Myanmar’s economy to quadruple by 2030

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MINOLTA DIGITAL CAMERAIf the 10-nation ASEAN bloc is to double its economy by 2020, then a large thrust of the growth rate will be coming from Myanmar.

According to consultancy McKinsey Global Institute, Myanmar’s economic output could quadruple by 2030 to $200 billion if the country maintains a steadfast pace of economic and political reforms. The report, released on May 30, said that Myanmar would have to diversify its economy away from the agricultural sector and towards more high-tech industries.

Under this formula, the Southeast Asian nation, crippled by years of Western-imposed sanctions, could generate up to 10 million jobs, lifting 18 million people out of poverty. Myanmar would then be growing at a projected rate of 8 per cent, double the average growth it posted from 1990 to 2010.

Additionally, Myanmar could also ride its wave of newly found investor intrigue attracting up to $100 billion in foreign direct investments over the next two decades. Already, it has found itself in a spotlight, attracting big-name investors, which, along with natural gas sales, could lead the country to manage a growth of 6.75 per cent in 2013, the International Monetary Fund has said.

Yet as enthralling as the Myanmar story is for investors, its tantalising high potential is met with the highest risk in ASEAN, with stems from the country’s seemingly insistent communal violence, civil war and inadequate infrastructure that could take years to meet investors’ needs.

“There is everything to play for – but also a major risk of disappointment,” the report said.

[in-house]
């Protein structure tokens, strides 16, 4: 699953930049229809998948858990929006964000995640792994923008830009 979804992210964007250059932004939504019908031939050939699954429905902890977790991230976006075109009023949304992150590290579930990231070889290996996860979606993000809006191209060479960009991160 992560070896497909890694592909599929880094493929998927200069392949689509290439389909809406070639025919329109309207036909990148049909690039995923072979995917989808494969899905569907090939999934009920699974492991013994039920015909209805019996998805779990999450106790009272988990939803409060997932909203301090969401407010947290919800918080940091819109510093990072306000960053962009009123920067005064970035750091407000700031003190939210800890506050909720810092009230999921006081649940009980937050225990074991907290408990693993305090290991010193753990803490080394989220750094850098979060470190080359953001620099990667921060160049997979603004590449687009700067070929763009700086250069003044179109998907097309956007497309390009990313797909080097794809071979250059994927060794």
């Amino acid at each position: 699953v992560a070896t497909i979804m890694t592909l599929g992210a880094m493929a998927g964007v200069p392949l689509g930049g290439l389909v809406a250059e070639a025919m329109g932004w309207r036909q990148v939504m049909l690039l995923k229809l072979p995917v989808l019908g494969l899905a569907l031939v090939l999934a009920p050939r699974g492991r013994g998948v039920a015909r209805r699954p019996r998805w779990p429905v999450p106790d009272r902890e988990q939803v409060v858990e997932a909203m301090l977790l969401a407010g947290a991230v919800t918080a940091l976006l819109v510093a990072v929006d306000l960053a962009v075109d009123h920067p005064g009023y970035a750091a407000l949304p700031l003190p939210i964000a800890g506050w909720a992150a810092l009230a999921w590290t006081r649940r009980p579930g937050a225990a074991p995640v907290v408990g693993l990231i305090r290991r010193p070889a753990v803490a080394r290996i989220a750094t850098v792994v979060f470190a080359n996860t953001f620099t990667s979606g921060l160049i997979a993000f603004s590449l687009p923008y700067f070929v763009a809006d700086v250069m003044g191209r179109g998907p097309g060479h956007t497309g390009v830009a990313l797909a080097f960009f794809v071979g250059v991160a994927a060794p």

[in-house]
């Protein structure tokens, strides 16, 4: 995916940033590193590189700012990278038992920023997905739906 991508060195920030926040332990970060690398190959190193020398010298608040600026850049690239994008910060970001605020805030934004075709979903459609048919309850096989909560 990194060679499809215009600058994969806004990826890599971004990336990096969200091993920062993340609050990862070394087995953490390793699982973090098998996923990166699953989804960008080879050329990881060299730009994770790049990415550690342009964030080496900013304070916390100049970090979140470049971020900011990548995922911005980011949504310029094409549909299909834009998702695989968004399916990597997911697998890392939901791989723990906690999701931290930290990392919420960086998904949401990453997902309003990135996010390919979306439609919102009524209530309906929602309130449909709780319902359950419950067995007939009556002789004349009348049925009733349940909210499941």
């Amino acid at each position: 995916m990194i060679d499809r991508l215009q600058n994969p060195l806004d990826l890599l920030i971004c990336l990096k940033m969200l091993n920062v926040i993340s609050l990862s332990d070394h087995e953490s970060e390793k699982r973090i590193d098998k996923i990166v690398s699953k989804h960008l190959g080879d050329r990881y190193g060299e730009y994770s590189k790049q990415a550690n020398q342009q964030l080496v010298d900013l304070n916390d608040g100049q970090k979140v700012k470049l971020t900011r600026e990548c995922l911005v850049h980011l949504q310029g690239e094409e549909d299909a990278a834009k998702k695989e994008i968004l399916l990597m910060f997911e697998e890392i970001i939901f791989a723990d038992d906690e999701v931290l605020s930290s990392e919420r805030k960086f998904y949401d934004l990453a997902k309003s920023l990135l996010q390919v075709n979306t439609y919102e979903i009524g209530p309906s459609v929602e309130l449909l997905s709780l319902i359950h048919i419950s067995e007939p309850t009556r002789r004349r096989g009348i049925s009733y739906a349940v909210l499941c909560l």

Myanmar President Thein Sein has let lose a torrent of reforms that have resulted in the lifting of sanctions, largely first by the EU, then followed by the US.

 

 

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Reading Time: 1 minute

If the 10-nation ASEAN bloc is to double its economy by 2020, then a large thrust of the growth rate will be coming from Myanmar.

Reading Time: 1 minute

MINOLTA DIGITAL CAMERAIf the 10-nation ASEAN bloc is to double its economy by 2020, then a large thrust of the growth rate will be coming from Myanmar.

According to consultancy McKinsey Global Institute, Myanmar’s economic output could quadruple by 2030 to $200 billion if the country maintains a steadfast pace of economic and political reforms. The report, released on May 30, said that Myanmar would have to diversify its economy away from the agricultural sector and towards more high-tech industries.

Under this formula, the Southeast Asian nation, crippled by years of Western-imposed sanctions, could generate up to 10 million jobs, lifting 18 million people out of poverty. Myanmar would then be growing at a projected rate of 8 per cent, double the average growth it posted from 1990 to 2010.

Additionally, Myanmar could also ride its wave of newly found investor intrigue attracting up to $100 billion in foreign direct investments over the next two decades. Already, it has found itself in a spotlight, attracting big-name investors, which, along with natural gas sales, could lead the country to manage a growth of 6.75 per cent in 2013, the International Monetary Fund has said.

Yet as enthralling as the Myanmar story is for investors, its tantalising high potential is met with the highest risk in ASEAN, with stems from the country’s seemingly insistent communal violence, civil war and inadequate infrastructure that could take years to meet investors’ needs.

“There is everything to play for – but also a major risk of disappointment,” the report said.

Myanmar President Thein Sein has let lose a torrent of reforms that have resulted in the lifting of sanctions, largely first by the EU, then followed by the US.

 

 

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